AMP is not going away
Not only does Google continue to work with ad networks and analytics firms to improve how they handle AMP pages, Google is also expected to have further AMP updates in the upcoming months.
As you can see, AMP is not a preference, but a requirement for any business’ site regardless of type or platform for the site to remain competitive in the future.
Sites that do not use proper AMP coding can have a negative impact on both mobile and desktop search results thus impacting UX and conversions.
Pages that utilize AMP experience 90 percent higher click-thru rates than ones that do not. Looking into the future, it is anticipated that AMP pages will be the only pages available on mobile organic search since Google is driving AMP.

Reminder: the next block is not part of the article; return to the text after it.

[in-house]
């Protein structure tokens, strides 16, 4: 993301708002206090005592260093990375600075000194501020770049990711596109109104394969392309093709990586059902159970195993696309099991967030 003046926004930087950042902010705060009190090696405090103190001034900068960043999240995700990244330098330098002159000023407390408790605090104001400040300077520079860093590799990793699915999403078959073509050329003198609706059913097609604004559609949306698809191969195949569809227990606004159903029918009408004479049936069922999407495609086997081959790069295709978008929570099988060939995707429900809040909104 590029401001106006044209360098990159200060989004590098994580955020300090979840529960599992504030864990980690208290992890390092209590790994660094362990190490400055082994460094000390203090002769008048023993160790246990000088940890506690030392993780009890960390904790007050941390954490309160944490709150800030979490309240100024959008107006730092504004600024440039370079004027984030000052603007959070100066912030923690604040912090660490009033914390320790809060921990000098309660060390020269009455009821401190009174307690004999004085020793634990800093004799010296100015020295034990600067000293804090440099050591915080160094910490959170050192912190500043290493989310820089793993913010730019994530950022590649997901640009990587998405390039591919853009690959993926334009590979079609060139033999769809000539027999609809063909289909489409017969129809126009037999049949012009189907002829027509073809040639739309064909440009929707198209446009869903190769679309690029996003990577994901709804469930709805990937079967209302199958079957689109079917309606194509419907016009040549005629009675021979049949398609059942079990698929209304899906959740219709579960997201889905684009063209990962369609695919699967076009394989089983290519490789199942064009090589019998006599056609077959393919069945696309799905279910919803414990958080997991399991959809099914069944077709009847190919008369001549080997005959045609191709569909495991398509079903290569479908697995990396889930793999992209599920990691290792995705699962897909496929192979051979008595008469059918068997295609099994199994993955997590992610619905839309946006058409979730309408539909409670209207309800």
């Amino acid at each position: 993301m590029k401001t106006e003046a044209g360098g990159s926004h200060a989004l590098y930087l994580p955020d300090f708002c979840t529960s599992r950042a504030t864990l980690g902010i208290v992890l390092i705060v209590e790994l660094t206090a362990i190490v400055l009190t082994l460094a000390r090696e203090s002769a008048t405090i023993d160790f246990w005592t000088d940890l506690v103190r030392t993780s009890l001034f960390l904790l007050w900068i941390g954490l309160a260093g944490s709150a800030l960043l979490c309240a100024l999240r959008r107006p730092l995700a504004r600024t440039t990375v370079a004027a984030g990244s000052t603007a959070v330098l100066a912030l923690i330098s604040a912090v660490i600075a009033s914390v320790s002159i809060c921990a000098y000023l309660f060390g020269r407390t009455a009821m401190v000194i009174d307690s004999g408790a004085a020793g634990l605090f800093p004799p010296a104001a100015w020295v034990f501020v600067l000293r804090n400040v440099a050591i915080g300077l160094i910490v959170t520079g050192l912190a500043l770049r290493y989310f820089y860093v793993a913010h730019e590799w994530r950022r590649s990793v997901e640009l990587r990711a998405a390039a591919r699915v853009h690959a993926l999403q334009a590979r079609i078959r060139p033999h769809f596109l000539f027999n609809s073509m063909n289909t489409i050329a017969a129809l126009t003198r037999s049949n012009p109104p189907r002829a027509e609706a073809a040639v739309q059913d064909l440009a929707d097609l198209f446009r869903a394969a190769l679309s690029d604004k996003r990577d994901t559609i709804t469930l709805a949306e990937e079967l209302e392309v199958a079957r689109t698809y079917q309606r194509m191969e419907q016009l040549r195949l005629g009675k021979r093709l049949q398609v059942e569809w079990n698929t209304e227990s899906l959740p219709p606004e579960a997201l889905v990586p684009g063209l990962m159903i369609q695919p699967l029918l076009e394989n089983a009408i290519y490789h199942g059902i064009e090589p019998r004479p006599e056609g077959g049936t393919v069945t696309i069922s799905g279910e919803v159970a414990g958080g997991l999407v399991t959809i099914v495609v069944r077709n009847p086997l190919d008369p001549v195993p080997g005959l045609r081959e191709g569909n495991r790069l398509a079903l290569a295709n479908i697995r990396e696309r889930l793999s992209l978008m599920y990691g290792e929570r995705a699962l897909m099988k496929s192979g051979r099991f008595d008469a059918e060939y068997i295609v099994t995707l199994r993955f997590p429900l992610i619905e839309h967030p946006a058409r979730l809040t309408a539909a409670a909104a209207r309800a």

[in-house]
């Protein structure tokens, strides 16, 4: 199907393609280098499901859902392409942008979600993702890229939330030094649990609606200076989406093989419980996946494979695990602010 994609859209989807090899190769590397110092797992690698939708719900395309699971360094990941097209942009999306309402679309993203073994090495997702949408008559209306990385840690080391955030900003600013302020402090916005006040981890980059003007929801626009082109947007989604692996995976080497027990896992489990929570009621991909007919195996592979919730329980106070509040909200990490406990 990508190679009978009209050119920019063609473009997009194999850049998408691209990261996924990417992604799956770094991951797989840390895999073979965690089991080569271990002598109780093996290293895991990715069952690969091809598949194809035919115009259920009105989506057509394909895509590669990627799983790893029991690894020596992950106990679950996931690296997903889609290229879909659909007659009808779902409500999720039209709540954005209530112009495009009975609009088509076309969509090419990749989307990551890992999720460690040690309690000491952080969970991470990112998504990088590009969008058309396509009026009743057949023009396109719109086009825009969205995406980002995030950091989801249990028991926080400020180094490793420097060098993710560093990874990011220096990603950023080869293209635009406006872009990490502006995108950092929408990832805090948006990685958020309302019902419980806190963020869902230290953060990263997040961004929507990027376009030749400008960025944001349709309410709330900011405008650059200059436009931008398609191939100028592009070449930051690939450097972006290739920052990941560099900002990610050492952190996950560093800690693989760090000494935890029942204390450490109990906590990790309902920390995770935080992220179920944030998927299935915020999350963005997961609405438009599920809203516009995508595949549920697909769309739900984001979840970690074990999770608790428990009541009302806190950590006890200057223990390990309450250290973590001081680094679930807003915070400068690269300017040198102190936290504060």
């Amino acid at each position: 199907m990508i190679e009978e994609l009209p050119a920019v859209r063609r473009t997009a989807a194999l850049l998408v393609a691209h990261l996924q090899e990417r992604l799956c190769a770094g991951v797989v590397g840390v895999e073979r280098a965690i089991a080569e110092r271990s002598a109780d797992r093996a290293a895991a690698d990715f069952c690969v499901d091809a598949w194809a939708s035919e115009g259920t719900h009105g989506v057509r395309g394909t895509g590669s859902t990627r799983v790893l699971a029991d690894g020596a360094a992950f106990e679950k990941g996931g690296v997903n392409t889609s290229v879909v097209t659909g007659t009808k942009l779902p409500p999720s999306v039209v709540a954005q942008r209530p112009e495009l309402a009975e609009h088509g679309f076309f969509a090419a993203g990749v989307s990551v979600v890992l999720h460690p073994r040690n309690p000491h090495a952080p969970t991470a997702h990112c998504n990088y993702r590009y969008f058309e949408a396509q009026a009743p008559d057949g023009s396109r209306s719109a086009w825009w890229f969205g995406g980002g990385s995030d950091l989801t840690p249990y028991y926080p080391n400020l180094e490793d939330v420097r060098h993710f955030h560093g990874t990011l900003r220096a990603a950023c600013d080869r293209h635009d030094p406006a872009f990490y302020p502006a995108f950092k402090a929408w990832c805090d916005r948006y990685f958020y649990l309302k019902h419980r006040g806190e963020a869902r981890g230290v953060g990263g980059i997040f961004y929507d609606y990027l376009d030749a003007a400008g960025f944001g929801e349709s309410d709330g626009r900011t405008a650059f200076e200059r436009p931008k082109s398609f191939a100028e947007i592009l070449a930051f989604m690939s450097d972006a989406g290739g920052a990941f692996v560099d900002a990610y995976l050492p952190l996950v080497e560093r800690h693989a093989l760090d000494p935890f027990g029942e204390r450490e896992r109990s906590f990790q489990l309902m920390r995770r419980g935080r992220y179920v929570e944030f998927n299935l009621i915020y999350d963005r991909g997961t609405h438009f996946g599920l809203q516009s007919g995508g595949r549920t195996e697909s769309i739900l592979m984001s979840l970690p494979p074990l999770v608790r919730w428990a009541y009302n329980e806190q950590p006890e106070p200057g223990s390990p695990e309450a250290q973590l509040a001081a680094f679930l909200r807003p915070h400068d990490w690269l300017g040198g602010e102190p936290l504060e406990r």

The fact is in order to remain competitive in the marketplace; AMP is a must for any business. The statistics don’t lie, and consumers simply don’t have the time to wait for anything less.
GREGORY GRAGG, as CEO of Blue Chair, LLC., has more than 30 years of entrepreneurial experience in startups, acquisitions, business development, and take overs. Starting with Gragg Advertising in 1992, Greg has started four additional technology companies, purchased one and helped developed over 20 products focused on “good practices” in lead generation. He continues to be involved with day to day operations of these companies, acquisitions, and trending research in direct marketing.
Contact Information: Gregory Gragg // CEO // Gragg Advertising, Lever1, and IntegriShield // firstname.lastname@example.org // https://graggadv.com/, http://www.lever1.com/, https://integrishield.com/ // https://twitter.com/greggragg